Elected on the strength of not being Kathleen Wynne – a ham sandwich, even without cheese or mustard, would have cleared that bar – Doug Ford appears to be on a fast track to proving his critics right.
A case in point is Bill 57, the Orwellian Restoring Trust, Transparency and Accountability Act – governments of all stripes like to treat the public as boobs in naming legislation in direct contrast to their intent – which sees Ford take aim at independent oversight at Queen’s Park.
Part of the omnibus bill – another tactic popular with governments looking to railroad unpopular legislation – eliminates the provinces’ Child Advocate, the Environmental Commissioner, the French Language Services Commissioner and the Conflict of Interest Commissioner. It also makes it possible for the government to suspend all other independent officers of the legislature such as the Auditor General, the Integrity Commissioner, the Chief Electoral Officer and the Freedom of Information Officer.
Auditors general, budget officers and integrity commissioners have been of particular concern of governments that would rather not have anyone looking into their acts of corruption, graft, inefficiencies and incompetence – that’s not the kind of transparency and accountability they want (i.e. more than none).
In Ford’s case, some of the cuts play to the base – that sounds familiar – while eliminating hurdles to another of his early-and-often corrupting tendencies: appointing friends and loyalists to plum positions, with or without appropriate qualifications. Given that he’s done so in the face of expert opinion and even political optics, it’s no wonder he’s looking to remove oversight functions.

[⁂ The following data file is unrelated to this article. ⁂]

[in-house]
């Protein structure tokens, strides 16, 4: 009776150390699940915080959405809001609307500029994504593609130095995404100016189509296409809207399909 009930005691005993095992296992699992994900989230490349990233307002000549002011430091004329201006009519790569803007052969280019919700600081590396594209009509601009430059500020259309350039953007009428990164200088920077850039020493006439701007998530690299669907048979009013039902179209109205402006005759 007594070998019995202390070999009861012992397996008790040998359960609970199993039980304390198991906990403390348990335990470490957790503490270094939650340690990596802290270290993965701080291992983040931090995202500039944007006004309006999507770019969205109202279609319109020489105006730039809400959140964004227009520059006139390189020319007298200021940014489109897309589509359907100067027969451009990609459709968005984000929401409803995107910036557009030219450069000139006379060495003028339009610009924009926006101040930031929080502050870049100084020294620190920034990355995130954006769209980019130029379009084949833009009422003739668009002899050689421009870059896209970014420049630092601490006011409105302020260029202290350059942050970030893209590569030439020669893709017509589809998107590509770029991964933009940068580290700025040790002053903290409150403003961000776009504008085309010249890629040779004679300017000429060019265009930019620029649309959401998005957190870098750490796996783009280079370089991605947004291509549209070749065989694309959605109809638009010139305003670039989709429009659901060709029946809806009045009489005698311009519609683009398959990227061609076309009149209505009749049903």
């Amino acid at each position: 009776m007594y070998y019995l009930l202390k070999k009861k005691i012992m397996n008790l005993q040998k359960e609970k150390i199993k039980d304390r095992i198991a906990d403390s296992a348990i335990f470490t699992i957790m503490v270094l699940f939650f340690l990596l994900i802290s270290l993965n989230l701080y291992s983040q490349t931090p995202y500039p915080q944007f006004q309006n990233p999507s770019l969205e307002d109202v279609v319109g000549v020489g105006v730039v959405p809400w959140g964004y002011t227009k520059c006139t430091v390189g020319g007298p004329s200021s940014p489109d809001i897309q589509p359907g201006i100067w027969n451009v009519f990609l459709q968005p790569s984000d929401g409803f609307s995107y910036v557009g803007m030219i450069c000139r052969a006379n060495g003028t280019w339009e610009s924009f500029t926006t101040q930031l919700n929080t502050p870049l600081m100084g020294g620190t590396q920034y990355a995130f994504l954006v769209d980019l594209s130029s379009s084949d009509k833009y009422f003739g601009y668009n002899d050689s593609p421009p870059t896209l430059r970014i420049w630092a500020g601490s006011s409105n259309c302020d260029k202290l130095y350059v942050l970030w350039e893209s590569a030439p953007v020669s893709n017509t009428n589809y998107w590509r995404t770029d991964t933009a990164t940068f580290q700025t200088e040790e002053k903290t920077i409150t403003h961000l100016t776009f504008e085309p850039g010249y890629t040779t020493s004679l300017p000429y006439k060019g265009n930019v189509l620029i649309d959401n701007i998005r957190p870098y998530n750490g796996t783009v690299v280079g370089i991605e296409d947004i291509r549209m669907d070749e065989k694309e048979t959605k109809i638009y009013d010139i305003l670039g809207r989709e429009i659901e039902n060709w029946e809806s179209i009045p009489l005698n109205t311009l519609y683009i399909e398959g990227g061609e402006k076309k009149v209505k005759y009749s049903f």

Being short on both experience and a serious grasp of the job didn’t stop Ford from charging in, particularly on the electricity file.
A major source of Liberal failures, hydro was a talking point during the election. Once in office, Ford set about tinkering under the hood, leading with the board and CEO of Hydro One. The moves have yet to provide any savings, nor a much-needed solution to long-term rate reductions. But Ford has attempted to settle some political scores – see the firing of Alykhan Velshi, a former chief of staff to Patrick Brown, from Ontario Power Generation – on the backs of taxpayers, heedless of the impact.
And speaking of OPG, the utility recently sold off the site of a decommissioned generating site in Toronto under a cloud of secrecy and complaints the price was well below market value.
Originally a coal-fired plant that was converted to burn oil, the R.L. Hearn Generating Station hasn’t been in use since 1983, but its situated by the lake in the city’s Port Lands area. Though in need of environmental remediation given its former use, the site is worth a fair bit of money because of its location. NDP critic Peter Tabuns, for instance, points to nearby properties having sold for hundreds of millions of dollars.
“I want a fully independent appraisal of this property done and released publicly before a single dollar is allowed to change hands,” he said in a statement, noting that OPG’s sole shareholder is the provincial government.
One of the key buyers, it turns out, is a big developer whose family donated $11,000 to Ford’s campaign and $30,000.00 to his brother’s mayoralty campaign.